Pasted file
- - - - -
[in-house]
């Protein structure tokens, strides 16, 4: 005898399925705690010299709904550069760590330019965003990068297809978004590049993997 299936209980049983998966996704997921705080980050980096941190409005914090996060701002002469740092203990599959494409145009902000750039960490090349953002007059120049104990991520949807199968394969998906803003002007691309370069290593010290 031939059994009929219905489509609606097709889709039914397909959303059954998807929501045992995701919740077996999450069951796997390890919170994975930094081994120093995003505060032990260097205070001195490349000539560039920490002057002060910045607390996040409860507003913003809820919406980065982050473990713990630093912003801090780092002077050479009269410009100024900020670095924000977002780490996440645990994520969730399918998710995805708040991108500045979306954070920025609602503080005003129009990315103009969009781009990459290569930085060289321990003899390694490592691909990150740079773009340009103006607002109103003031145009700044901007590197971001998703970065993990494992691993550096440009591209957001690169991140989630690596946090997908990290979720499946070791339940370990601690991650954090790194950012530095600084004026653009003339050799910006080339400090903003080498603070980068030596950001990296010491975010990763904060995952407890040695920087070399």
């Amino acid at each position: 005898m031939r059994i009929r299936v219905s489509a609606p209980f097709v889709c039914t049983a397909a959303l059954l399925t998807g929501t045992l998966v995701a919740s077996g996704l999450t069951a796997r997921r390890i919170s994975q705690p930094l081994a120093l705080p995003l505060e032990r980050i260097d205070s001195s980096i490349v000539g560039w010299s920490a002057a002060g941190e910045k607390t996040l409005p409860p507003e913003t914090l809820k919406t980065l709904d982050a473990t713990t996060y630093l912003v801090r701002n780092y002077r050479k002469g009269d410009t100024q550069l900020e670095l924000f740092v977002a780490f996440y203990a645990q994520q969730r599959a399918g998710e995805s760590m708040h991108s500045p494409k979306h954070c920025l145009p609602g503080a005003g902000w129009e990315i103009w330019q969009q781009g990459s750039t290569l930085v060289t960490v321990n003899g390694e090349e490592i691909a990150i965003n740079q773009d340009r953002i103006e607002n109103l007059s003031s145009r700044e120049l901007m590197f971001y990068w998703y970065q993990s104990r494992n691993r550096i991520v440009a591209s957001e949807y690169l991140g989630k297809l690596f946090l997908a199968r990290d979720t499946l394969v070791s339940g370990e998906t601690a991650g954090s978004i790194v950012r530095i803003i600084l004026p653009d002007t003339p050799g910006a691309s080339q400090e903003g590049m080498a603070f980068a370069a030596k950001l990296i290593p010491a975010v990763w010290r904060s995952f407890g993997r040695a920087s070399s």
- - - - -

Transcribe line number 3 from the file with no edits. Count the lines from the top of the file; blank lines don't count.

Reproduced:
């Amino acid at each position: 005898m031939r059994i009929r299936v219905s489509a609606p209980f097709v889709c039914t049983a397909a959303l059954l399925t998807g929501t045992l998966v995701a919740s077996g996704l999450t069951a796997r997921r390890i919170s994975q705690p930094l081994a120093l705080p995003l505060e032990r980050i260097d205070s001195s980096i490349v000539g560039w010299s920490a002057a002060g941190e910045k607390t996040l409005p409860p507003e913003t914090l809820k919406t980065l709904d982050a473990t713990t996060y630093l912003v801090r701002n780092y002077r050479k002469g009269d410009t100024q550069l900020e670095l924000f740092v977002a780490f996440y203990a645990q994520q969730r599959a399918g998710e995805s760590m708040h991108s500045p494409k979306h954070c920025l145009p609602g503080a005003g902000w129009e990315i103009w330019q969009q781009g990459s750039t290569l930085v060289t960490v321990n003899g390694e090349e490592i691909a990150i965003n740079q773009d340009r953002i103006e607002n109103l007059s003031s145009r700044e120049l901007m590197f971001y990068w998703y970065q993990s104990r494992n691993r550096i991520v440009a591209s957001e949807y690169l991140g989630k297809l690596f946090l997908a199968r990290d979720t499946l394969v070791s339940g370990e998906t601690a991650g954090s978004i790194v950012r530095i803003i600084l004026p653009d002007t003339p050799g910006a691309s080339q400090e903003g590049m080498a603070f980068a370069a030596k950001l990296i290593p010491a975010v990763w010290r904060s995952f407890g993997r040695a920087s070399s």